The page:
Organic livestock feed is expensive

      According to the Food and Agriculture Organization of the United Nations, organic feed for cattle can cost twice as much as conventional feed. 

      No GM seeds

      For many crops, such as corn and soybeans, non-genetically-modified seeds are more expensive than GM seeds.  Organic certification forbids use of GM seeds.

      What fruits and vegetables are best to eat organically?

      The Environmental Working Group publishes an annually updated list of conventionally farmed fruits and vegetables to avoid.  The updating is important because every year, new pesticides are approved and old ones are banned, and that affects foods differently.  Different pesticides are used on different crops. A list of the worst 48 fruits and vegetables, in order of worst to best, can be found at http://www.ewg.org/foodnews/list.php.  In other words, this is a list of foods that you should buy only if they are organically produced.

      EWG also publishes a “Dirty Dozen Plus” list of the worst 12 in terms of chemical pesticides, and a “Clean Fifteen” list of 15 fruits and vegetables that don’t need to be bought as organics.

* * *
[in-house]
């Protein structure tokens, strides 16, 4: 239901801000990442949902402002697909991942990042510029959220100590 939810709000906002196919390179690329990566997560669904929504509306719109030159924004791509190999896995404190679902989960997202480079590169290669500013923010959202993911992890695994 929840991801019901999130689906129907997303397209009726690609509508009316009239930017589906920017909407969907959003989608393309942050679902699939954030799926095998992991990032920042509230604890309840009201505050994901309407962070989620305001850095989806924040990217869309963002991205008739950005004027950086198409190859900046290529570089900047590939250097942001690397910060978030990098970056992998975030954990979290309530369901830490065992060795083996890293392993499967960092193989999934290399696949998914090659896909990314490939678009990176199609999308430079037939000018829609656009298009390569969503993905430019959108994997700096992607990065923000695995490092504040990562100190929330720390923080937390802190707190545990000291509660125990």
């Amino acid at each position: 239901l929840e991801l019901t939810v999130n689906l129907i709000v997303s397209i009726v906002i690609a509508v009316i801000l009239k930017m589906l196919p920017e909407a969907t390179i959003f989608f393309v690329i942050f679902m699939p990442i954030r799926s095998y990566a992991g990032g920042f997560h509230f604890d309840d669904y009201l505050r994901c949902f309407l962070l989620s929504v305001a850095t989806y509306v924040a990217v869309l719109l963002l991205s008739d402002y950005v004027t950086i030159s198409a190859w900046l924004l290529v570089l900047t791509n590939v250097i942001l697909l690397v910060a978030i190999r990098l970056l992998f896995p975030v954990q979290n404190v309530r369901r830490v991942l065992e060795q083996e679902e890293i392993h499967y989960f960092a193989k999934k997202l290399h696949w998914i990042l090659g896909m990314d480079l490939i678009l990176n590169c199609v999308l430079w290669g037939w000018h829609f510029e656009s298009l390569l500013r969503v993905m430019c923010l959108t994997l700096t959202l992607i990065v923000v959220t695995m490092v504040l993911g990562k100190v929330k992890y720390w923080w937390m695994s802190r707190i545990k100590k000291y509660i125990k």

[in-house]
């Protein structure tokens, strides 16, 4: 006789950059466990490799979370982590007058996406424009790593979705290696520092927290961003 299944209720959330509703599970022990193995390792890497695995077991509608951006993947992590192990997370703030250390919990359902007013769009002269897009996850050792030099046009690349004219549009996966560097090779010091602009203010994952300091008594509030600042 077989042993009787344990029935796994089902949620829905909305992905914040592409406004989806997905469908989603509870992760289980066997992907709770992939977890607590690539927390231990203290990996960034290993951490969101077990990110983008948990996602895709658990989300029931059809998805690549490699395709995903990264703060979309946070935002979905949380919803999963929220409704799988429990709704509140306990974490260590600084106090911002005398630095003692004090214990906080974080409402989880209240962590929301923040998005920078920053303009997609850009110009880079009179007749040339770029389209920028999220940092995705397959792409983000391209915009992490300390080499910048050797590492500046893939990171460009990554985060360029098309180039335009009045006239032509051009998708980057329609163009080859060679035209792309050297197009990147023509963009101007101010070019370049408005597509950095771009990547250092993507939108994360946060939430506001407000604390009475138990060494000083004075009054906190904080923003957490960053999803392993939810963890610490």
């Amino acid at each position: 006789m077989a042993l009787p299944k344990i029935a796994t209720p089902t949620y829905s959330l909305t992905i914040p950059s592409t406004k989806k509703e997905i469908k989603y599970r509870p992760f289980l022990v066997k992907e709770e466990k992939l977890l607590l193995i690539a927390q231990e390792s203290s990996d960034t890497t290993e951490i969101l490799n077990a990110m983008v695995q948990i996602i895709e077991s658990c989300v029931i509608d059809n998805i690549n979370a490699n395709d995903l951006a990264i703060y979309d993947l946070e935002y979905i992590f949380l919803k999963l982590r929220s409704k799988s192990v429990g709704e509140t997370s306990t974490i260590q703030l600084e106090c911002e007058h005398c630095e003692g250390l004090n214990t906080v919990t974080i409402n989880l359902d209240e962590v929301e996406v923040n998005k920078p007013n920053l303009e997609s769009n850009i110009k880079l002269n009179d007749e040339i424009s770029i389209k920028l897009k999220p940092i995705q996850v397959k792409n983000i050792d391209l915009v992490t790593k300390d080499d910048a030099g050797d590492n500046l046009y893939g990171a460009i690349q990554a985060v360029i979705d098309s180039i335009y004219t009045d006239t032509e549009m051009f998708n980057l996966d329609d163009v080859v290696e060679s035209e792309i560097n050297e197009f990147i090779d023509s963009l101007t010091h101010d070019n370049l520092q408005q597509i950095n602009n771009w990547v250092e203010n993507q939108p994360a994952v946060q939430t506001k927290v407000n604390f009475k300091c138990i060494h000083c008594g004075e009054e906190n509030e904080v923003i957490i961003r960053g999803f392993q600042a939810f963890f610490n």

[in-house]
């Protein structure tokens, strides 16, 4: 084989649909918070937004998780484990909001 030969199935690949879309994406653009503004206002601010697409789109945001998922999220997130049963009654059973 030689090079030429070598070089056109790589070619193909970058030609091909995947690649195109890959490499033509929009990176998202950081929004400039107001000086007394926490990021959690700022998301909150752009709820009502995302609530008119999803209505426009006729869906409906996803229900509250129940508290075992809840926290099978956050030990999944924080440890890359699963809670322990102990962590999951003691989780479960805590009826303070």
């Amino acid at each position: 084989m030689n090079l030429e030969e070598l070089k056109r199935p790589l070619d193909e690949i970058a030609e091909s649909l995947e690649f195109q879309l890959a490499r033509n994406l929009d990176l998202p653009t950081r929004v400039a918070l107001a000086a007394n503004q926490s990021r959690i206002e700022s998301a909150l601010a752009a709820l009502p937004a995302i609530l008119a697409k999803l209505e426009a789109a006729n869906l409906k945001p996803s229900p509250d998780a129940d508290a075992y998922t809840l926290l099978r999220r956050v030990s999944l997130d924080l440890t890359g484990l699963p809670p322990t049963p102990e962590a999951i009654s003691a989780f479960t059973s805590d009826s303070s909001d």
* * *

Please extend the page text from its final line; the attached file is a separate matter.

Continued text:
The 12 they list right now as the most contaminated (worst to best) are: apples, strawberries, grapes, celery, peaches, spinach, sweet bell peppers, imported nectarines, cucumbers, potatoes, cherry tomatoes, hot peppers.

      EWG doesn’t mention cotton that I know of.  Fibers can be certified organic too by the USDA.  Like other organic crops, organic plant fibers must be grown without synthetic pesticides and without chemical fertilizers or sewage sludge.  Farms that grow conventional cotton are among the worst offenders in terms of toxins.  Cotton uses 25% of the world’s pesticides!  Some fibers that are thought to be eco-friendly are not necessarily so, such as bamboo. Bamboo is not even a naturally-occurring fiber.  The fibers are created with pulped bamboo that is mixed with chemicals and then extruded from a shower-head type of device. 

      Organic fibers are a big subject that I and my co-author covered thoroughly in our book Going Green  http://www.amazon.com/Going-Green-Consumers-Shrinking-Planet/dp/B007MXRU42/ref=sr_1_5?s=books&ie=UTF8&qid=1372700603&sr=1-5 The processing of fibers involves a separate organic certification from the Organic Trade Association, which addresses the toxicity of dyes, bleaches, and “easy care” finishes.

      The most valuable bit of information I gleaned from our investigation of organic fibers is that organic cotton is worth what it costs